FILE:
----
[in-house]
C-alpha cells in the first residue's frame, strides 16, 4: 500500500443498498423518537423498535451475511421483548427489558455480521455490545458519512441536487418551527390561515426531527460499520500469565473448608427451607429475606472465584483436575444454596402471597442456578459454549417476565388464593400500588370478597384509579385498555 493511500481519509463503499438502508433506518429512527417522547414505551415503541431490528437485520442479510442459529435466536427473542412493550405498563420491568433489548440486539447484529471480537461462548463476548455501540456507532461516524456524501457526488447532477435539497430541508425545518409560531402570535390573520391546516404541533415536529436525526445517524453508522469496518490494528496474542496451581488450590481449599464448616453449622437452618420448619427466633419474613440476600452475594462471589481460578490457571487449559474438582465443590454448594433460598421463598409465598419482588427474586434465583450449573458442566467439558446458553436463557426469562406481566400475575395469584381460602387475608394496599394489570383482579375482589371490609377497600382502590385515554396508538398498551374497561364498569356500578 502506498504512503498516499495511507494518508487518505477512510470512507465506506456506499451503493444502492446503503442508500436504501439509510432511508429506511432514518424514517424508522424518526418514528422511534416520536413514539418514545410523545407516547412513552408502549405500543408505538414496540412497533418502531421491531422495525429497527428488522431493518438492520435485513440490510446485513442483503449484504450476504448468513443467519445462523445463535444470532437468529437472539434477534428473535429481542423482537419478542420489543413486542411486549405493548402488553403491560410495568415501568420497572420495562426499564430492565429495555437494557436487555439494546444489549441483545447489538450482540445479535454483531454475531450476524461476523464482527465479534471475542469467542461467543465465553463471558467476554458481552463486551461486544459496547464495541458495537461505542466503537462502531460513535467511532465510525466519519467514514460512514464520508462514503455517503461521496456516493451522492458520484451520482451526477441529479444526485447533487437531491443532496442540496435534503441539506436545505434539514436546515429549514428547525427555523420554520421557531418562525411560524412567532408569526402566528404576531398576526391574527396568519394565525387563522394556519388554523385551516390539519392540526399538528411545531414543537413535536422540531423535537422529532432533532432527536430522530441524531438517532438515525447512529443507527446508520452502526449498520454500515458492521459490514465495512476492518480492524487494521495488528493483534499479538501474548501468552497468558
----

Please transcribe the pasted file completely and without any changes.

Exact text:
[in-house]
C-alpha cells in the first residue's frame, strides 16, 4: 500500500443498498423518537423498535451475511421483548427489558455480521455490545458519512441536487418551527390561515426531527460499520500469565473448608427451607429475606472465584483436575444454596402471597442456578459454549417476565388464593400500588370478597384509579385498555 493511500481519509463503499438502508433506518429512527417522547414505551415503541431490528437485520442479510442459529435466536427473542412493550405498563420491568433489548440486539447484529471480537461462548463476548455501540456507532461516524456524501457526488447532477435539497430541508425545518409560531402570535390573520391546516404541533415536529436525526445517524453508522469496518490494528496474542496451581488450590481449599464448616453449622437452618420448619427466633419474613440476600452475594462471589481460578490457571487449559474438582465443590454448594433460598421463598409465598419482588427474586434465583450449573458442566467439558446458553436463557426469562406481566400475575395469584381460602387475608394496599394489570383482579375482589371490609377497600382502590385515554396508538398498551374497561364498569356500578 502506498504512503498516499495511507494518508487518505477512510470512507465506506456506499451503493444502492446503503442508500436504501439509510432511508429506511432514518424514517424508522424518526418514528422511534416520536413514539418514545410523545407516547412513552408502549405500543408505538414496540412497533418502531421491531422495525429497527428488522431493518438492520435485513440490510446485513442483503449484504450476504448468513443467519445462523445463535444470532437468529437472539434477534428473535429481542423482537419478542420489543413486542411486549405493548402488553403491560410495568415501568420497572420495562426499564430492565429495555437494557436487555439494546444489549441483545447489538450482540445479535454483531454475531450476524461476523464482527465479534471475542469467542461467543465465553463471558467476554458481552463486551461486544459496547464495541458495537461505542466503537462502531460513535467511532465510525466519519467514514460512514464520508462514503455517503461521496456516493451522492458520484451520482451526477441529479444526485447533487437531491443532496442540496435534503441539506436545505434539514436546515429549514428547525427555523420554520421557531418562525411560524412567532408569526402566528404576531398576526391574527396568519394565525387563522394556519388554523385551516390539519392540526399538528411545531414543537413535536422540531423535537422529532432533532432527536430522530441524531438517532438515525447512529443507527446508520452502526449498520454500515458492521459490514465495512476492518480492524487494521495488528493483534499479538501474548501468552497468558